Read more on Twitter’s official blog
Facebook Cracks Down on Click Bait With New Rule
If you’re just as annoyed as I am by the shameless click baited headlines that come from sites like BuzzFeed and Upworthy, you’ll be pleased to learn about this new change. Facebook is tweaking their algorithm to downplay articles in the News Feed that are begging for your clicks without providing much information as to what you should expect.
The interesting part is how they are going to determine this. They will be tracking:
- The ratio of people clicking on content versus people discussing it with friends and sharing it (low engagement = potential click bait)
- Time spent away from Facebook before returning (low time spent = potential click bait)
Facebook Cracks Down on Links In Photo Captions
As part of the click bait algorithm adjustment, Facebook is downplaying rankings for photo posts that have links in the captions. Here’s the official word from Facebook:
“We’ve found that people often prefer to click on links that are displayed in the link format (which appears when you paste a link while drafting a post), rather than links that are buried in photo captions. The link format shows some additional information associated with the link, such as the beginning of the article, which makes it easier for someone to decide if they want to click through. This format also makes it easier for someone to click through on mobile devices, which have a smaller screen.
With this update, we will prioritize showing links in the link-format, and show fewer links shared in captions or status updates.”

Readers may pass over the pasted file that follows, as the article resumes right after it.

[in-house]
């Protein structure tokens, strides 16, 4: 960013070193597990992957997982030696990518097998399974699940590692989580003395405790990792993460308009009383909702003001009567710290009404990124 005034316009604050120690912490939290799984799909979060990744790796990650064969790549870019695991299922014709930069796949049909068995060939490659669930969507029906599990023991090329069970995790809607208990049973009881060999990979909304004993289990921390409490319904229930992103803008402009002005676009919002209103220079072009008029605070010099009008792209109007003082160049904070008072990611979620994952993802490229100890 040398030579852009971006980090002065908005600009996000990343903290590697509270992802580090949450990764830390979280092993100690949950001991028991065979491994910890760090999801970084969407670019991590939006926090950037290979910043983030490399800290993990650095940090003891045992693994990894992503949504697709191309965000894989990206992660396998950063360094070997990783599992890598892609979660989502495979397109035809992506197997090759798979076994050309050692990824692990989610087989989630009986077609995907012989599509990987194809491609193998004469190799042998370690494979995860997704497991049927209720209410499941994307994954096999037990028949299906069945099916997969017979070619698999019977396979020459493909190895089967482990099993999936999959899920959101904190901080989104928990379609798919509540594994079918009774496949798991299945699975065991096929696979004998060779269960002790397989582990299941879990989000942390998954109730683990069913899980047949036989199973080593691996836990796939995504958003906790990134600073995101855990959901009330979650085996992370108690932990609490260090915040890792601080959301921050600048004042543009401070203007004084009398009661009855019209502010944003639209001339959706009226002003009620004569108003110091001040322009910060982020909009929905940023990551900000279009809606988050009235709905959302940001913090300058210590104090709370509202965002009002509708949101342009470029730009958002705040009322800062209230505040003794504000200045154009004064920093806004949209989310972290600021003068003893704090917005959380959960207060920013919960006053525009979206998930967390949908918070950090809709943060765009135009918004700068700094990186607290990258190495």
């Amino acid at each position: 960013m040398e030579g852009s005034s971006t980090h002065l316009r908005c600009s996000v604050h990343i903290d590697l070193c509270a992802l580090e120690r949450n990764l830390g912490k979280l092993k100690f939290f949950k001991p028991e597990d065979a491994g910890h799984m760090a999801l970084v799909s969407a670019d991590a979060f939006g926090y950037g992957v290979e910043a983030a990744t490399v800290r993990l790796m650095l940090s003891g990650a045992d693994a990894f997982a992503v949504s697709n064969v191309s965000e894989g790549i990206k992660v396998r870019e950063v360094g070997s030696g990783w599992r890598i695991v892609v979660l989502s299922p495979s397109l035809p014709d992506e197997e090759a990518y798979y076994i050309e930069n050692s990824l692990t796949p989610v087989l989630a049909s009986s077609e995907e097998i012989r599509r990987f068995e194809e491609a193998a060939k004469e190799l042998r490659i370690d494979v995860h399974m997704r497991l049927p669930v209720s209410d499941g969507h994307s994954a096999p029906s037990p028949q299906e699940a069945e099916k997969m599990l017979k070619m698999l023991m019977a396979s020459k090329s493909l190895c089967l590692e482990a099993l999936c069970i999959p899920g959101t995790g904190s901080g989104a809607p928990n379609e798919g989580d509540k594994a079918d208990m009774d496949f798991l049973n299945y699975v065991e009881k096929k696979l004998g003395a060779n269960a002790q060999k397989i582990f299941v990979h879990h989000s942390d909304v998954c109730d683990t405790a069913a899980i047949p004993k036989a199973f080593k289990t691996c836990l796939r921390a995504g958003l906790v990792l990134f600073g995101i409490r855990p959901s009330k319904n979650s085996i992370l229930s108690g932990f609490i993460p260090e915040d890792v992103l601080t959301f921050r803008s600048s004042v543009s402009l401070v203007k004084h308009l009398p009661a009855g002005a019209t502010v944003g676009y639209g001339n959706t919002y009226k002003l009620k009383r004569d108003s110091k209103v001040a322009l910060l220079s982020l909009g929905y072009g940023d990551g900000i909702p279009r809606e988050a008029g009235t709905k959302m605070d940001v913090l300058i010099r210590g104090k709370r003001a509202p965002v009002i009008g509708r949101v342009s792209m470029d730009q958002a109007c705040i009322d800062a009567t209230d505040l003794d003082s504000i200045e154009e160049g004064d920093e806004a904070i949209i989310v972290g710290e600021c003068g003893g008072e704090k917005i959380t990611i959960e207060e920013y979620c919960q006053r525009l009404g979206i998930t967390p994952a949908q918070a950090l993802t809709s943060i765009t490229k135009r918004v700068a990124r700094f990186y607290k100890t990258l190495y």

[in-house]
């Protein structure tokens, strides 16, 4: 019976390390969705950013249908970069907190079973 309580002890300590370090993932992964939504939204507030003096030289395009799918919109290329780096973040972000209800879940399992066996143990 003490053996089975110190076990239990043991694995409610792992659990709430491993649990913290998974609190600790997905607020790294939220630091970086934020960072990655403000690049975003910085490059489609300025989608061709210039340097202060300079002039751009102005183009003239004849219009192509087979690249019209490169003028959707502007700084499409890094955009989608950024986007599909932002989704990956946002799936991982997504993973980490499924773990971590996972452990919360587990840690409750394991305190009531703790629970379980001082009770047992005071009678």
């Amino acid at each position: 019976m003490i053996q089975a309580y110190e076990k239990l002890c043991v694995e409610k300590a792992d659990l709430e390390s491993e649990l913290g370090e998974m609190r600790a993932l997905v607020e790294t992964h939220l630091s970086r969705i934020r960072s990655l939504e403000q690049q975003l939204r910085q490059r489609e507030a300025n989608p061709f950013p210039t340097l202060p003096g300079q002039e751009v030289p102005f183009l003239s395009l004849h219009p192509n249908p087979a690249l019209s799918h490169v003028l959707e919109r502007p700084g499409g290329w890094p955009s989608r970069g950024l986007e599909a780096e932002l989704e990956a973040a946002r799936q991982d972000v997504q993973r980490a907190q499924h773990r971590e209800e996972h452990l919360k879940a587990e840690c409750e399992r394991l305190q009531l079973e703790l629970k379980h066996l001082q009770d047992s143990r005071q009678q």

Twitter Proposes An Updated “Filtered” Feed
This change has stirred one heck of a controversy after Twitter announced that they would be implementing an algorithm-driven feed in 2015. Twitter’s CFO Anthony Noto publicly stated that arranging tweets based on time “isn’t the most relevant experience for users.”
It’s comments like these that are fueling the fires of those concerned that Twitter will inevitably turn into Facebook. Can we trust Twitter to determine which tweets we should and shouldn’t see in our feeds?
I highly recommend checking out a few different articles on this because there are sharply divided opinions:
- Forbes: Killing Twitter & Why The Algorithmic Timeline Spells The End
- Digiday: What a Twitter Algorithm Change Could Mean For Brands
- Slate: Twitter Will Never Be Like Facebook (& That’s A Good Thing)
LinkedIn Publisher Change Hides Social Sharing Stats
This is easily the silliest of all social media changes on this list: LinkedIn Publishing has removed the social sharing stats on posts. This is a vital element of social proof and speaks volumes to the quality of the content the reader is about to read, before they have to read it. They changed the design of how posts appear when reading them in LinkedIn Publisher but for some reason they mysteriously removed the counters that showed how many people have shared that post. Don’t ask me why they did it, it makes no sense to me and not a change I’m happy with.
Have You Noticed Any Social Media Changes?
We’re doing our best to keep an eye out for any major social media changes but sometimes a few can slip past the radar. Have you noticed any changes that we might have missed in the last month? Which social media changes would you applaud or protest? Let us know in the comments below.